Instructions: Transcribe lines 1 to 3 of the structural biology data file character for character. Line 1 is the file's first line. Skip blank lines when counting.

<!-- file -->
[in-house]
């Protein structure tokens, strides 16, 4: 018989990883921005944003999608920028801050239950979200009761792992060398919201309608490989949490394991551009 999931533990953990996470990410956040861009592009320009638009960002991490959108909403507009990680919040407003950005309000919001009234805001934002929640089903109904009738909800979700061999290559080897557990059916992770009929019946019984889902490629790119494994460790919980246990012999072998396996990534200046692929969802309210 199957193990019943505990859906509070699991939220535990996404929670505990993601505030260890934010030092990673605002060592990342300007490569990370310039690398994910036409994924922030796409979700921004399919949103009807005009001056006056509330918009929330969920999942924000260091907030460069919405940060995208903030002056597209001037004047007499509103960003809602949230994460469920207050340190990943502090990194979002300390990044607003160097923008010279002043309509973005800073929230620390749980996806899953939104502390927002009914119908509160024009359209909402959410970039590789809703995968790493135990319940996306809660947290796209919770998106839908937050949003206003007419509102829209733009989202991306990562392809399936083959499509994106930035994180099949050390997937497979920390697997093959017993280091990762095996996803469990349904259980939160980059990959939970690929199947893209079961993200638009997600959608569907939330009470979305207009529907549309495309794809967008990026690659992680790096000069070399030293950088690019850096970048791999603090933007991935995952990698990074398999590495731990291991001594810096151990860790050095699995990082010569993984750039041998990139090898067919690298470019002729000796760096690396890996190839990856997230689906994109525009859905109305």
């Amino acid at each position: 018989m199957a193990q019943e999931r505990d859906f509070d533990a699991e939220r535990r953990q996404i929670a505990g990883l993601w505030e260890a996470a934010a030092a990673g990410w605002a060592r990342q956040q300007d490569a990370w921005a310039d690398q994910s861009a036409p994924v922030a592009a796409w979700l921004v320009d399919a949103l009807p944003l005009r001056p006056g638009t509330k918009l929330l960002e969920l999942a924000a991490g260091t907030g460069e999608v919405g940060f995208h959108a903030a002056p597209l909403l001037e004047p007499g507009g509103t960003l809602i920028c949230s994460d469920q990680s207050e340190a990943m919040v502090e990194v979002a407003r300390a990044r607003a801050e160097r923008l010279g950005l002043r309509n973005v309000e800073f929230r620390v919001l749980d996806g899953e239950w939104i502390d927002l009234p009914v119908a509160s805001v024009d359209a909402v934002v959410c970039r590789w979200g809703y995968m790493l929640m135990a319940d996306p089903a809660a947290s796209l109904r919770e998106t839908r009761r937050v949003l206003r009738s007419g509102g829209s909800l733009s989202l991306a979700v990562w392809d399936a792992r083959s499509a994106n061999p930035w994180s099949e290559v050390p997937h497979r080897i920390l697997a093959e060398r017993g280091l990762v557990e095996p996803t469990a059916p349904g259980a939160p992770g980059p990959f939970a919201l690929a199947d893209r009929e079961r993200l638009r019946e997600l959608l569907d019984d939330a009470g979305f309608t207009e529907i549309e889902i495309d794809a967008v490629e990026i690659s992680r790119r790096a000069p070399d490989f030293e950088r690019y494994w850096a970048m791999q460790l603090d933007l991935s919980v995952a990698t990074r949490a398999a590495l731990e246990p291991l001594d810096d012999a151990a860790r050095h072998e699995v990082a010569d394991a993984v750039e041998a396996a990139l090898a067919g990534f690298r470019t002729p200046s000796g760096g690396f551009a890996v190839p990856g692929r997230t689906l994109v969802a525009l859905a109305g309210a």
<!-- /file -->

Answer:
[in-house]
């Protein structure tokens, strides 16, 4: 018989990883921005944003999608920028801050239950979200009761792992060398919201309608490989949490394991551009 999931533990953990996470990410956040861009592009320009638009960002991490959108909403507009990680919040407003950005309000919001009234805001934002929640089903109904009738909800979700061999290559080897557990059916992770009929019946019984889902490629790119494994460790919980246990012999072998396996990534200046692929969802309210 199957193990019943505990859906509070699991939220535990996404929670505990993601505030260890934010030092990673605002060592990342300007490569990370310039690398994910036409994924922030796409979700921004399919949103009807005009001056006056509330918009929330969920999942924000260091907030460069919405940060995208903030002056597209001037004047007499509103960003809602949230994460469920207050340190990943502090990194979002300390990044607003160097923008010279002043309509973005800073929230620390749980996806899953939104502390927002009914119908509160024009359209909402959410970039590789809703995968790493135990319940996306809660947290796209919770998106839908937050949003206003007419509102829209733009989202991306990562392809399936083959499509994106930035994180099949050390997937497979920390697997093959017993280091990762095996996803469990349904259980939160980059990959939970690929199947893209079961993200638009997600959608569907939330009470979305207009529907549309495309794809967008990026690659992680790096000069070399030293950088690019850096970048791999603090933007991935995952990698990074398999590495731990291991001594810096151990860790050095699995990082010569993984750039041998990139090898067919690298470019002729000796760096690396890996190839990856997230689906994109525009859905109305």
């Amino acid at each position: 018989m199957a193990q019943e999931r505990d859906f509070d533990a699991e939220r535990r953990q996404i929670a505990g990883l993601w505030e260890a996470a934010a030092a990673g990410w605002a060592r990342q956040q300007d490569a990370w921005a310039d690398q994910s861009a036409p994924v922030a592009a796409w979700l921004v320009d399919a949103l009807p944003l005009r001056p006056g638009t509330k918009l929330l960002e969920l999942a924000a991490g260091t907030g460069e999608v919405g940060f995208h959108a903030a002056p597209l909403l001037e004047p007499g507009g509103t960003l809602i920028c949230s994460d469920q990680s207050e340190a990943m919040v502090e990194v979002a407003r300390a990044r607003a801050e160097r923008l010279g950005l002043r309509n973005v309000e800073f929230r620390v919001l749980d996806g899953e239950w939104i502390d927002l009234p009914v119908a509160s805001v024009d359209a909402v934002v959410c970039r590789w979200g809703y995968m790493l929640m135990a319940d996306p089903a809660a947290s796209l109904r919770e998106t839908r009761r937050v949003l206003r009738s007419g509102g829209s909800l733009s989202l991306a979700v990562w392809d399936a792992r083959s499509a994106n061999p930035w994180s099949e290559v050390p997937h497979r080897i920390l697997a093959e060398r017993g280091l990762v557990e095996p996803t469990a059916p349904g259980a939160p992770g980059p990959f939970a919201l690929a199947d893209r009929e079961r993200l638009r019946e997600l959608l569907d019984d939330a009470g979305f309608t207009e529907i549309e889902i495309d794809a967008v490629e990026i690659s992680r790119r790096a000069p070399d490989f030293e950088r690019y494994w850096a970048m791999q460790l603090d933007l991935s919980v995952a990698t990074r949490a398999a590495l731990e246990p291991l001594d810096d012999a151990a860790r050095h072998e699995v990082a010569d394991a993984v750039e041998a396996a990139l090898a067919g990534f690298r470019t002729p200046s000796g760096g690396f551009a890996v190839p990856g692929r997230t689906l994109v969802a525009l859905a109305g309210a």